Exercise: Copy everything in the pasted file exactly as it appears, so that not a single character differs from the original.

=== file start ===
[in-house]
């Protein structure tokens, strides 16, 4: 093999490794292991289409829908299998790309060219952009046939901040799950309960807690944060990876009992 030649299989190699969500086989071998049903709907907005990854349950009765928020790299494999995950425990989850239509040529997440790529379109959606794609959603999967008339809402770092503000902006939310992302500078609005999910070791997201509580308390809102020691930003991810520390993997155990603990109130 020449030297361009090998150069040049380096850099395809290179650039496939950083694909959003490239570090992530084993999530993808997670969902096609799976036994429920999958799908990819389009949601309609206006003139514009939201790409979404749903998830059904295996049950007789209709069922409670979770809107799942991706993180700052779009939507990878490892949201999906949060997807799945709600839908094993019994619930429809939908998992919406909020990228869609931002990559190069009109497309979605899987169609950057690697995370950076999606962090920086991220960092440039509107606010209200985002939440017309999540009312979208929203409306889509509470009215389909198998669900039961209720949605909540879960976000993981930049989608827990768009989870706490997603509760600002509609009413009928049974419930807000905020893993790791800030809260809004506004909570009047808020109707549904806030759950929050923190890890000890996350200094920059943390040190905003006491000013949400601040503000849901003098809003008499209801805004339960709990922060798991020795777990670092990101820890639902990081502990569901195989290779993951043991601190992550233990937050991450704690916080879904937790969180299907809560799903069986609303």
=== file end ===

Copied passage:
[in-house]
């Protein structure tokens, strides 16, 4: 093999490794292991289409829908299998790309060219952009046939901040799950309960807690944060990876009992 030649299989190699969500086989071998049903709907907005990854349950009765928020790299494999995950425990989850239509040529997440790529379109959606794609959603999967008339809402770092503000902006939310992302500078609005999910070791997201509580308390809102020691930003991810520390993997155990603990109130 020449030297361009090998150069040049380096850099395809290179650039496939950083694909959003490239570090992530084993999530993808997670969902096609799976036994429920999958799908990819389009949601309609206006003139514009939201790409979404749903998830059904295996049950007789209709069922409670979770809107799942991706993180700052779009939507990878490892949201999906949060997807799945709600839908094993019994619930429809939908998992919406909020990228869609931002990559190069009109497309979605899987169609950057690697995370950076999606962090920086991220960092440039509107606010209200985002939440017309999540009312979208929203409306889509509470009215389909198998669900039961209720949605909540879960976000993981930049989608827990768009989870706490997603509760600002509609009413009928049974419930807000905020893993790791800030809260809004506004909570009047808020109707549904806030759950929050923190890890000890996350200094920059943390040190905003006491000013949400601040503000849901003098809003008499209801805004339960709990922060798991020795777990670092990101820890639902990081502990569901195989290779993951043991601190992550233990937050991450704690916080879904937790969180299907809560799903069986609303």